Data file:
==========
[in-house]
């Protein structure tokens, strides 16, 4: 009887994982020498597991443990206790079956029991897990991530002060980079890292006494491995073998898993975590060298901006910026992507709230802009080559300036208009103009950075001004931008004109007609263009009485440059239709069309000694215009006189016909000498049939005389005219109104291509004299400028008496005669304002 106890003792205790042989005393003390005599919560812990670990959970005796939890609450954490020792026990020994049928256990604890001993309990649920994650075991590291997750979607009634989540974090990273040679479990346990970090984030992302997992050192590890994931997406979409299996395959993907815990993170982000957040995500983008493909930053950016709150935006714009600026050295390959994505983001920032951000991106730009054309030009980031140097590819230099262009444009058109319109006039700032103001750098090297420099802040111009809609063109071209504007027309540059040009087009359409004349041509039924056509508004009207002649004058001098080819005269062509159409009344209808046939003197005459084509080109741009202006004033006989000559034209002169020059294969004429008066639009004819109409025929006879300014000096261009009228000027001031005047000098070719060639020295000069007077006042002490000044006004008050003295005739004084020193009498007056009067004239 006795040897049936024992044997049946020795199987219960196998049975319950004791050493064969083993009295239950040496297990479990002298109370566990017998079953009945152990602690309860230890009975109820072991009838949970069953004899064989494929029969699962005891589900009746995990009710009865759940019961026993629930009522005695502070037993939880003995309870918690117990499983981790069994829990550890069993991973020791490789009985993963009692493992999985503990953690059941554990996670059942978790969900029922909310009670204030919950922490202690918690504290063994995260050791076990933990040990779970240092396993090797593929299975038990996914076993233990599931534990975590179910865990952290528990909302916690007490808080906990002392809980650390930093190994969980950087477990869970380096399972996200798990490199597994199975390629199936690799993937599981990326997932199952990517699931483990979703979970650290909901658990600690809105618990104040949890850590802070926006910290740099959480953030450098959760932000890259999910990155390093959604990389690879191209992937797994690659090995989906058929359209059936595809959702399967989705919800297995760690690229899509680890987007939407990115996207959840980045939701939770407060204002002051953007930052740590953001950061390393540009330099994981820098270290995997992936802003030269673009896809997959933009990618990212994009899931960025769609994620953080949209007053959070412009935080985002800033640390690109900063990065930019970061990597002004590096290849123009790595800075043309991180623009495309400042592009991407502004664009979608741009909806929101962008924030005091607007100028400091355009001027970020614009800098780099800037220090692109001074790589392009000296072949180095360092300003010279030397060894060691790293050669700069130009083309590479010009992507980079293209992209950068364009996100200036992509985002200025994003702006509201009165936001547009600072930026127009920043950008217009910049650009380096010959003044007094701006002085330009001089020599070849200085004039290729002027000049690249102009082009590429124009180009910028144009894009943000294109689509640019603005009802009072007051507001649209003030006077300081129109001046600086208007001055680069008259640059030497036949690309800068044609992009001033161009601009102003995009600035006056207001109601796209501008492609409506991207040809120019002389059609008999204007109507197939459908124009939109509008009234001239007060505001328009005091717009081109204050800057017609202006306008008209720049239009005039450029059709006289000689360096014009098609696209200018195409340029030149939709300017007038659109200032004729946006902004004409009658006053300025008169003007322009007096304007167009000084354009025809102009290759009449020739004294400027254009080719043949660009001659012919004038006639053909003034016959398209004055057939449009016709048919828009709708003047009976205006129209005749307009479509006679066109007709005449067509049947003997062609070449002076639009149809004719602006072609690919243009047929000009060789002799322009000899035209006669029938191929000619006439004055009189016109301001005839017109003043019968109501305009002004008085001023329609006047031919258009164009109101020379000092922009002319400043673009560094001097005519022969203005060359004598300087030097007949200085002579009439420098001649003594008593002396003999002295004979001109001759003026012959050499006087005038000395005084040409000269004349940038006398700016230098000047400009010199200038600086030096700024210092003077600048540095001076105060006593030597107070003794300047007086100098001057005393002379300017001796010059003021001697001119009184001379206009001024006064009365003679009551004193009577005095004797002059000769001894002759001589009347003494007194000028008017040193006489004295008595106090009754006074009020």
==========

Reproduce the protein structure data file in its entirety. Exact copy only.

[in-house]
């Protein structure tokens, strides 16, 4: 009887994982020498597991443990206790079956029991897990991530002060980079890292006494491995073998898993975590060298901006910026992507709230802009080559300036208009103009950075001004931008004109007609263009009485440059239709069309000694215009006189016909000498049939005389005219109104291509004299400028008496005669304002 106890003792205790042989005393003390005599919560812990670990959970005796939890609450954490020792026990020994049928256990604890001993309990649920994650075991590291997750979607009634989540974090990273040679479990346990970090984030992302997992050192590890994931997406979409299996395959993907815990993170982000957040995500983008493909930053950016709150935006714009600026050295390959994505983001920032951000991106730009054309030009980031140097590819230099262009444009058109319109006039700032103001750098090297420099802040111009809609063109071209504007027309540059040009087009359409004349041509039924056509508004009207002649004058001098080819005269062509159409009344209808046939003197005459084509080109741009202006004033006989000559034209002169020059294969004429008066639009004819109409025929006879300014000096261009009228000027001031005047000098070719060639020295000069007077006042002490000044006004008050003295005739004084020193009498007056009067004239 006795040897049936024992044997049946020795199987219960196998049975319950004791050493064969083993009295239950040496297990479990002298109370566990017998079953009945152990602690309860230890009975109820072991009838949970069953004899064989494929029969699962005891589900009746995990009710009865759940019961026993629930009522005695502070037993939880003995309870918690117990499983981790069994829990550890069993991973020791490789009985993963009692493992999985503990953690059941554990996670059942978790969900029922909310009670204030919950922490202690918690504290063994995260050791076990933990040990779970240092396993090797593929299975038990996914076993233990599931534990975590179910865990952290528990909302916690007490808080906990002392809980650390930093190994969980950087477990869970380096399972996200798990490199597994199975390629199936690799993937599981990326997932199952990517699931483990979703979970650290909901658990600690809105618990104040949890850590802070926006910290740099959480953030450098959760932000890259999910990155390093959604990389690879191209992937797994690659090995989906058929359209059936595809959702399967989705919800297995760690690229899509680890987007939407990115996207959840980045939701939770407060204002002051953007930052740590953001950061390393540009330099994981820098270290995997992936802003030269673009896809997959933009990618990212994009899931960025769609994620953080949209007053959070412009935080985002800033640390690109900063990065930019970061990597002004590096290849123009790595800075043309991180623009495309400042592009991407502004664009979608741009909806929101962008924030005091607007100028400091355009001027970020614009800098780099800037220090692109001074790589392009000296072949180095360092300003010279030397060894060691790293050669700069130009083309590479010009992507980079293209992209950068364009996100200036992509985002200025994003702006509201009165936001547009600072930026127009920043950008217009910049650009380096010959003044007094701006002085330009001089020599070849200085004039290729002027000049690249102009082009590429124009180009910028144009894009943000294109689509640019603005009802009072007051507001649209003030006077300081129109001046600086208007001055680069008259640059030497036949690309800068044609992009001033161009601009102003995009600035006056207001109601796209501008492609409506991207040809120019002389059609008999204007109507197939459908124009939109509008009234001239007060505001328009005091717009081109204050800057017609202006306008008209720049239009005039450029059709006289000689360096014009098609696209200018195409340029030149939709300017007038659109200032004729946006902004004409009658006053300025008169003007322009007096304007167009000084354009025809102009290759009449020739004294400027254009080719043949660009001659012919004038006639053909003034016959398209004055057939449009016709048919828009709708003047009976205006129209005749307009479509006679066109007709005449067509049947003997062609070449002076639009149809004719602006072609690919243009047929000009060789002799322009000899035209006669029938191929000619006439004055009189016109301001005839017109003043019968109501305009002004008085001023329609006047031919258009164009109101020379000092922009002319400043673009560094001097005519022969203005060359004598300087030097007949200085002579009439420098001649003594008593002396003999002295004979001109001759003026012959050499006087005038000395005084040409000269004349940038006398700016230098000047400009010199200038600086030096700024210092003077600048540095001076105060006593030597107070003794300047007086100098001057005393002379300017001796010059003021001697001119009184001379206009001024006064009365003679009551004193009577005095004797002059000769001894002759001589009347003494007194000028008017040193006489004295008595106090009754006074009020």